Attorney H. Neal Conolly quit the firm of Thuillez, Ford, Gold & Conolly shortly before it won the right to be part of the team of law firms representing the state of New York in the tobacco litigation. He argues, though, that having been involved in a “work in progress” he’s entitled to a share of the $84.3 million in fees payable to his former partners. “Six firms, including the politically connected Thuillez partnership, received a total of $625 million in fees for their role in negotiating the tobacco settlement. Thuillez Ford has had close ties to the Pataki administration and the administration of then New York Attorney General Dennis C. Vacco.” The fees work out to about $13,000 an hour. (John Caher, “Attorney’s Bid for Share of $84.3 Million Fee Moves Forward”, New York Law Journal, Jan. 12). More on N.Y. tobacco fees: see, among other posts, May 11-13, 2001, Jul. 30-31, 2002, and Aug. 10, 2003.

Massachusetts tobacco fees: “Greed on Trial”

“The question before the jurors was not whether legal fees amounting to $7,700 an hour were ‘unreasonable.’ It was whether the lawyer-plaintiffs should get $1.3 billion more.” Detailed account of tobacco-fee buccaneering and the resulting courtroom antics (complete with “trained-seal” expert witnesses) in one state. When contemplating the tobacco crusade, the chief of litigation at Brown Rudnick said, “I had dollar signs in my eyes, even back at that early stage. And I know that they were large dollar signs.” (Alex Beam, The Atlantic, Jun.). For our coverage of Massachusetts tobacco fees, see Nov. 4 and links from there.

Fee catfight in Microsoft case

Class-actioneers Michael Hausfeld and Stanley Chesley, already in line to collect $10.5 million in fees under Microsoft’s settlement of one of its antitrust cases filed in federal court, “say they are entitled to share in $50 million for helping lay the groundwork for the state claims [filed by other law firms].” Hausfeld and Chesley say many lawyers who filed state claims were happy to rely on the work they did in advancing the federal case, but “‘Memories are short and gratitude fleeting when attorneys’ fees are at issue.’ … In a reply brief, the law firms of Milberg, Weiss and Lieff, Cabraser, and Kirby, McInerney & Squire argue that assistance provided by Hausfeld and Chesley ‘was spotty and sometimes non-existent.’ ‘To put it most charitably, rather than being a resource to various state court counsel throughout these proceedings, Hausfeld-Chesley looked out for their own clients (and fees) in their own cases, which of course is completely proper,’ the lawyers in the state cases replied. ‘Such behavior, however, does not give rise to an entitlement for fees for other plaintiffs in other cases.'” (James Rowley, “Legal-fee fight erupts over Microsoft case”, Bloomberg/Seattle Times, Jan. 7)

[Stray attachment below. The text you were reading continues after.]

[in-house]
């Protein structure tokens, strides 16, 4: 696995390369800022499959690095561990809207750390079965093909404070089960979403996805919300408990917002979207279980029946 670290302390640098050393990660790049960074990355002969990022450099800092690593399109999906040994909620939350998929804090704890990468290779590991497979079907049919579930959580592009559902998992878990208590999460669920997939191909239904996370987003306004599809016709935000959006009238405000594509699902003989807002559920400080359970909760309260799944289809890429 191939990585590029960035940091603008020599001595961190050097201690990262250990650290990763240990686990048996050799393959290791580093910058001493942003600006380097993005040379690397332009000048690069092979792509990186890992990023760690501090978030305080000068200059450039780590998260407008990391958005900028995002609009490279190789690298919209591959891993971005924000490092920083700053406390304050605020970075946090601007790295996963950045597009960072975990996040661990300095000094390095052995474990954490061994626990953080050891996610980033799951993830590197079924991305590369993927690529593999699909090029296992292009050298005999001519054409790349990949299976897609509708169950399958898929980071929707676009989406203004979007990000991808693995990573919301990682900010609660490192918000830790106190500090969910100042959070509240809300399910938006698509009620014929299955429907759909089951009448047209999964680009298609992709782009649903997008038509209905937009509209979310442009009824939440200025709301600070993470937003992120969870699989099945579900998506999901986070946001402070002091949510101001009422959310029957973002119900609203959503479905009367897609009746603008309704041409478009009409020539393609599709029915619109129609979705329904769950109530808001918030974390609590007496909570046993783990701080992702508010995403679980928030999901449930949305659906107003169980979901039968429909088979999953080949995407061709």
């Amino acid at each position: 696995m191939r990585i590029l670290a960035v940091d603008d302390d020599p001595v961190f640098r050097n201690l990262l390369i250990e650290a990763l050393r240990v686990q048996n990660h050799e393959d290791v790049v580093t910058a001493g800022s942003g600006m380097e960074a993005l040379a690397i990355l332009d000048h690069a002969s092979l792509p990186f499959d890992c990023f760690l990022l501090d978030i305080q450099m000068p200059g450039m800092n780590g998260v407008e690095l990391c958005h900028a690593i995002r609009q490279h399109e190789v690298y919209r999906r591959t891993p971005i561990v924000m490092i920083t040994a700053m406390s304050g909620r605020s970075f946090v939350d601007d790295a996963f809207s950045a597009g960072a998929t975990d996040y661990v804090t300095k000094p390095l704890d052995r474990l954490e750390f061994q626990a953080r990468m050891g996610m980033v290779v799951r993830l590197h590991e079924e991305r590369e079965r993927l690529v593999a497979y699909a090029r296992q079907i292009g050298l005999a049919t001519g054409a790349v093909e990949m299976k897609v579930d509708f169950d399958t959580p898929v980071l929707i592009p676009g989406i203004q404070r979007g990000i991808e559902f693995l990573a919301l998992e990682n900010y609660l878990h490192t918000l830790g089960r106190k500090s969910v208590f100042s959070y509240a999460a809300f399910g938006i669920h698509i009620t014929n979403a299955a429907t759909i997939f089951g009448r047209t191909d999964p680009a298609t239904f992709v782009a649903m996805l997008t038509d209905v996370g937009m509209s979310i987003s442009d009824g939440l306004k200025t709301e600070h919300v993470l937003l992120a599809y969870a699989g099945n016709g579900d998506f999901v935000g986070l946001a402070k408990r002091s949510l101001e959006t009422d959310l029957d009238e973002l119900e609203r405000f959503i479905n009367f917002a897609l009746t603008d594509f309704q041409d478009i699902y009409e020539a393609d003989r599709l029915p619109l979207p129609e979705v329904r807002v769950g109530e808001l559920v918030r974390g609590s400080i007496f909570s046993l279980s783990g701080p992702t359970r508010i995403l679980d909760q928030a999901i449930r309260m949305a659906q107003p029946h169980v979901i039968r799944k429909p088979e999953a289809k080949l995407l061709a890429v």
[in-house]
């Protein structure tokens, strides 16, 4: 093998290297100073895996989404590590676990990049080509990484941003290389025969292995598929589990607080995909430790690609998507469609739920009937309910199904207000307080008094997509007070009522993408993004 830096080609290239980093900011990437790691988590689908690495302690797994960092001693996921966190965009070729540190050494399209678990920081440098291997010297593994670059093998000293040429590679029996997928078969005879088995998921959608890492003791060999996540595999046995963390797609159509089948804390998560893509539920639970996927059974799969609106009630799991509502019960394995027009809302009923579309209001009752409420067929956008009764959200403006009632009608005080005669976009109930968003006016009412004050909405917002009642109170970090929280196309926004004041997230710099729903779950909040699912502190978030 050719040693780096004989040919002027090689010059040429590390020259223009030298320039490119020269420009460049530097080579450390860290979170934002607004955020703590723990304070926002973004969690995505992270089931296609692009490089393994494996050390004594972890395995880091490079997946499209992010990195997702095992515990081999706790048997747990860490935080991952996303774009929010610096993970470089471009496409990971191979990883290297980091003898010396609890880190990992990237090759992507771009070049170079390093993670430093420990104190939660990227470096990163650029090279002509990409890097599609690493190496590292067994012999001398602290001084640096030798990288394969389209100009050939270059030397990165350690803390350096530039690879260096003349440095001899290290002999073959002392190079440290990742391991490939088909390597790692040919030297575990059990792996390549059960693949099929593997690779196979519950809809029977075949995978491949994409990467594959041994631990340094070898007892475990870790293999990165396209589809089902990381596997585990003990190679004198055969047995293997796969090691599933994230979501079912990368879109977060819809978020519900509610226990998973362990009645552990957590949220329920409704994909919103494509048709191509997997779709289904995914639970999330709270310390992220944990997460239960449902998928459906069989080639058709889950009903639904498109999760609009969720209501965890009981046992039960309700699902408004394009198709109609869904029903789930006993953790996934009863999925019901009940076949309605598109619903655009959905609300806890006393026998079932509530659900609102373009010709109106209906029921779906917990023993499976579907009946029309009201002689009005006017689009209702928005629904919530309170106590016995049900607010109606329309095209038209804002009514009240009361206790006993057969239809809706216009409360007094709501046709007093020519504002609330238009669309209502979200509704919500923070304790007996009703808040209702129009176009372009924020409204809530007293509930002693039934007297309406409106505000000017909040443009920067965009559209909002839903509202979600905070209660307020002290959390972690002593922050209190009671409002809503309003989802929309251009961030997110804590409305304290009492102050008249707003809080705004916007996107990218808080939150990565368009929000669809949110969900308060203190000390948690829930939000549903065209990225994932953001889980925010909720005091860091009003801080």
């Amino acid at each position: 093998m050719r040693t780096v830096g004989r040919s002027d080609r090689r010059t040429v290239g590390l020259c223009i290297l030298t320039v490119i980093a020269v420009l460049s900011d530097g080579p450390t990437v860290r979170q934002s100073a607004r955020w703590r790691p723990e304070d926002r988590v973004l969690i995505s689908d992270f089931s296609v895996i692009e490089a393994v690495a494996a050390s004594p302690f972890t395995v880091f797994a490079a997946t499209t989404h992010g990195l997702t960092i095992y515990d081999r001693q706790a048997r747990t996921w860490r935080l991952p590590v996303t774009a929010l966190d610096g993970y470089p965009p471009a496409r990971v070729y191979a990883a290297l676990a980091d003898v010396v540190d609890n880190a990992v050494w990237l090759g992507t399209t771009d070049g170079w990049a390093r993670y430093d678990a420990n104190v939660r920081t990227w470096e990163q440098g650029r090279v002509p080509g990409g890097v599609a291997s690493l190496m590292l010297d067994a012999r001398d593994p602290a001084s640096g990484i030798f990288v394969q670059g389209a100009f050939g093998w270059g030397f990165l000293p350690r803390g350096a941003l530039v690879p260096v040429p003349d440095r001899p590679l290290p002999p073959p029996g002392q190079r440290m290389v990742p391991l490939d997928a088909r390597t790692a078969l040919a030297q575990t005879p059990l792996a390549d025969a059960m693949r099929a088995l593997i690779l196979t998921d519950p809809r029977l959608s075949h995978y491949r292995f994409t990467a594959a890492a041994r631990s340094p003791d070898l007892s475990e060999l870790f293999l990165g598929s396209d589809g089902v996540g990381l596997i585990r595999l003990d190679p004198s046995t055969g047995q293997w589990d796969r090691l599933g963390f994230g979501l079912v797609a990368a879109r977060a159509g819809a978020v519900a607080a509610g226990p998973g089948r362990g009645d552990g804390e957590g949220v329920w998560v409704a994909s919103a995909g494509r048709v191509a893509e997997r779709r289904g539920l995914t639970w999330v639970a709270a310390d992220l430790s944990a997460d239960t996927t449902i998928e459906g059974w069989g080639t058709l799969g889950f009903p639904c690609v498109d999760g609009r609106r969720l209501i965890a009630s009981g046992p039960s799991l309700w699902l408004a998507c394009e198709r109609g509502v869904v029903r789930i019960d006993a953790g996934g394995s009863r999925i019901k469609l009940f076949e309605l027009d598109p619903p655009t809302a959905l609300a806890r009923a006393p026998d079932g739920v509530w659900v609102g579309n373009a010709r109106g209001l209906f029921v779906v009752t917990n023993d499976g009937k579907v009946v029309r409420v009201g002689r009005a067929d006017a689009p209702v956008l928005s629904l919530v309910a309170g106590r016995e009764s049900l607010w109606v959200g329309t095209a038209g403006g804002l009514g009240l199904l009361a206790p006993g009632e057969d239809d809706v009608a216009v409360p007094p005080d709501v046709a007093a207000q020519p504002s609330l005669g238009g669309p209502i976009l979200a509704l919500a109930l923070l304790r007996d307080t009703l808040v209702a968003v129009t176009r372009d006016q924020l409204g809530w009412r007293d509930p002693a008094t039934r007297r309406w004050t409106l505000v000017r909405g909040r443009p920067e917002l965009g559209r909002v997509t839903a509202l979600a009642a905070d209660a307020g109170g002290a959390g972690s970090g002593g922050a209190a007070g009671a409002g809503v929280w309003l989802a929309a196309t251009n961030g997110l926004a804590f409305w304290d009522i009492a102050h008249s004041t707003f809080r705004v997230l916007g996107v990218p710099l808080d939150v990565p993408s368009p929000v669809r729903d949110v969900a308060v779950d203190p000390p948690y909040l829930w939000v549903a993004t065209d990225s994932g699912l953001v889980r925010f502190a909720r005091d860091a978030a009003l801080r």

Tobacco lawyers to Mass.: we’ll sue for the whole $2 billion

Law firms Brown Rudnick Berlack & Israels and Lieff, Cabraser, Heimann & Bernstein now say they’ll sue the state of Massachusetts for the whole $2 billion they say they’re entitled to — a 25 percent contingency share of the state’s $8 billion tobacco-settlement booty — rather than accept the measly $775 million they’ve been awarded in arbitration. The Associated Press says the firms “risk becoming poster children for attorney greed at a time when the profession is already under attack for high damage awards. ‘This lawsuit is about greed and it’s about selfishness. They should be ashamed of themselves,’ said former Maine Attorney General James Tierney, who worked with attorneys general from around the country to help negotiate the $246 billion master settlement.” (“Law firms go to court to make Massachusetts pay full tobacco legal fee”, AP/San Francisco Chronicle, Nov. 3; Steve Bailey, “Pigs at the trough”, Boston Globe, Oct. 10) For earlier coverage of the Massachusetts fees, see May 19; Jan. 2-3, 2002; Aug. 13-14, 2001; Dec. 22, 1999. (& see Dec. 17)

$550 million? We’re worth it

Or was it the miles? “Lawyers who represented millions of retailers in their suit against Visa and MasterCard on debit card processing costs said on Tuesday they are seeking among the highest class action legal fees ever for nailing down $3 billion in combined settlements.” Plaintiffs’ lawyers led by New York’s Constantine & Partners want $550 million plus expenses, per Reuters (“Retailers’ Lawyers Want $550 Mln in Fees”, Reuters, Aug. 19); $609 million plus expenses, per the New York Times (Jennifer Bayot, “Lawyers Seek Big Fee for Negotiating Credit Card Deal”, New York Times, Aug. 19). The lawyers have hired well-known Columbia law professor John Coffee to review(/defend) their fee. According to a press release from the lawyers, the deadline for class members to object is Sept. 5, and the fairness hearing in federal court in Brooklyn is scheduled for Sept. 25. (settlement website)